In the government's continuing probe of Wall Street, one of the key practices that senators hope to curb with pending financial reform legislation is that of firms betting against their own clients.
At least four amendments have been offered to address this practice, which some members of Congress, consumer advocates and academics refer to as a blatant conflict of interest, by assigning a standard to brokers that's long been applied to investment advisers -- forcing them to act in the best interests of their clients.
Presently, brokers, essentially middlemen between buyers and sellers of securities, aren't required to act in the best interests of their clients, otherwise known as a fiduciary duty. Brokers at firms like Goldman Sachs, for example, don't have to act with this in mind. The standard that governs their actions is suitability -- is this product "suitable," in other words.
Since the Securities and Exchange Commission charged Goldman and one of its employees on April 16 with civil fraud for defrauding investors by creating and selling exotic securities tied to subprime home mortgages in 2007 without disclosing that they were handpicked by a hedge fund that was betting on them to fail, the movement to apply a fiduciary standard to brokers on Wall Street has gained momentum. Senators quizzed Goldman executives about it during a hearing last month, and others have amplified their calls for legislation to apply the standard.
A fiduciary duty would require brokers, like those at Goldman Sachs, to put the interests of their clients first. Since the Goldman case became public, senators have renewed their push to establish the new standard for brokers who advise some institutional investors like states, municipalities and public pension funds. They also want those protections extended to retail investors.
Sens. Daniel Akaka of Hawaii, Robert Menendez of New Jersey, and Richard Durbin of Illinois, all Democrats, introduced a provision that would require the SEC to adopt rules that would impose a fiduciary duty on brokers when advising retail investors, and permit the SEC to apply that same standard to broker-dealers like Goldman Sachs when they give investment advice to institutional investors like pension funds and governments. The House passed a similar provision in December as part of its financial reform bill.
In a Thursday statement referencing recent reports on civil and criminal investigations into major Wall Street firms, Menendez said: "As consumers follow these investigations to see if there is guilt, we should at the very least give them peace of mind that their brokers are managing their hard-earned money honestly. The saying goes, 'The customer is always right,' not 'The customer is an afterthought,' and that is why we think keeping this provision in the final bill is so important."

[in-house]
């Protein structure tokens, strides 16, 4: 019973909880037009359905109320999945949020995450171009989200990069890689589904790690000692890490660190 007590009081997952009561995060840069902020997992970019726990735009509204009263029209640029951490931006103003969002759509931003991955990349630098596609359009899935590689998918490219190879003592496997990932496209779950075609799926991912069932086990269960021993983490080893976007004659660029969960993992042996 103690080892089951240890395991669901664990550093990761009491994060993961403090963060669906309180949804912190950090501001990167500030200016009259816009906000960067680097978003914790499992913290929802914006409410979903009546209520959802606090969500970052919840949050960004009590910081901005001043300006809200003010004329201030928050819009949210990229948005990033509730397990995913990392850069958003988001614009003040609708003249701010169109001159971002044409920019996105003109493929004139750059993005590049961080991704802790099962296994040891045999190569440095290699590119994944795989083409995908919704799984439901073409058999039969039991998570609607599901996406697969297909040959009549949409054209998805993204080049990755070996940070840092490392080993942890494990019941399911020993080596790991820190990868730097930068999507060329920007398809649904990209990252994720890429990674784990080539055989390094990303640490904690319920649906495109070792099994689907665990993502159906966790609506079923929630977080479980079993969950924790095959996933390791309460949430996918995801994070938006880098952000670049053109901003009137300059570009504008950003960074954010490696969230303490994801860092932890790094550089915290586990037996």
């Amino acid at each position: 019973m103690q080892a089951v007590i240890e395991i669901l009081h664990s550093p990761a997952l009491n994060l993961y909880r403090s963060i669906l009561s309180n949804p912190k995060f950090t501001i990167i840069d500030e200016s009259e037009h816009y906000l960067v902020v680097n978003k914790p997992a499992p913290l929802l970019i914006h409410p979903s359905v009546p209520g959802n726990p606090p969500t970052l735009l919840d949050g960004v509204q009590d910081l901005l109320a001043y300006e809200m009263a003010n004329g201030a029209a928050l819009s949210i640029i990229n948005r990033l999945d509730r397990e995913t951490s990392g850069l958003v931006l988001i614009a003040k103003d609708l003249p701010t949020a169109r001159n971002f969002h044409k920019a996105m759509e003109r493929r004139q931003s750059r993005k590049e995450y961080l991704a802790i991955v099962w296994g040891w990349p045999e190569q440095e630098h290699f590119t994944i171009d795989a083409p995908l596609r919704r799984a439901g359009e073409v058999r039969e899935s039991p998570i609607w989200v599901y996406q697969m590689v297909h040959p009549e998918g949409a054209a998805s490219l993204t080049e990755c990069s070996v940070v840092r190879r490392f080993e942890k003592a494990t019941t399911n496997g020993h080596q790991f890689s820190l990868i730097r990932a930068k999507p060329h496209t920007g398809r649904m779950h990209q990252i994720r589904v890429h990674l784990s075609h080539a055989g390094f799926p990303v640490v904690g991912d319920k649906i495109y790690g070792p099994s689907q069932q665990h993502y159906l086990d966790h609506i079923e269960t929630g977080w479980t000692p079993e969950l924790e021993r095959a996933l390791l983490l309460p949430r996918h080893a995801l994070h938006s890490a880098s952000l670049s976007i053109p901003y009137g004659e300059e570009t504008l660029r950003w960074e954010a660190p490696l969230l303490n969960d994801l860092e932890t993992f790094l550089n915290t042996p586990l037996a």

The North American Securities Administrators Association, AARP and the National Association of Secretaries of State support the amendment. SEC Chairman Mary Schapiro has indicated her support for such a provision.
Sen. Barbara Boxer, a California Democrat, offered an amendment to the pending financial reform bill that would impose a fiduciary duty for advice to state and local governments and their agencies, pension funds, retirement plans, and endowments. That duty extends to advice regarding commodities and derivatives.
And Sens. Arlen Specter of Pennsylvania and Ted Kaufman of Delaware, also Democrats, proposed an amendment to the bill that would impose criminal sanctions on those that purposely violate their fiduciary duty.
All three amendment are strongly supported by pro-reform groups like Americans for Financial Reform and the Consumer Federation of America, as is an existing provision in the bill that imposes a fiduciary duty on dealers of swaps -- a type of derivatives product -- when dealing with state and local governments (and their agencies), pension funds and retirement plans, and endowments. Sen. Blanche Lincoln, an Arkansas Democrat, authored that measure.
"While not a panacea, expanding the fiduciary duty to brokers and swaps dealers could force a significant and beneficial change in the culture on Wall Street," the two consumer advocate groups wrote in a recent letter to members of the Senate.
However, those who stand to be most hurt by the change -- broker-dealers, big banks and their representatives -- oppose the Specter-Kaufman and Boxer amendments.
"That said, we remain supportive of a new, federal fiduciary standard for brokers and investment advisers when they are providing personalized investment advice to retail investors," said Andrew DeSouza, a spokesman for the Securities Industry and Financial Markets Association, a top trade group. Goldman chief executive and chairman Lloyd Blankfein expressed a similar position in January before the Financial Crisis Inquiry Commission, the panel charged with investigating the roots of the financial crisis.
Regarding a fiduciary duty when dealing with institutional investors, the main opposition stems from the argument that by serving both buyers and sellers, broker-dealers are put in the difficult position of having to serve the best interests of each: how is that possible? they ask, when the seller, who wants the highest price, and the buyer, who wants the lowest price, have opposing interests.
The senators who support the amendments argue that this function -- market-making -- is different than betting against one's clients, which is the activity they hope to curb.
Goldman Sachs, in particular, argues that its clients' interests "always come first."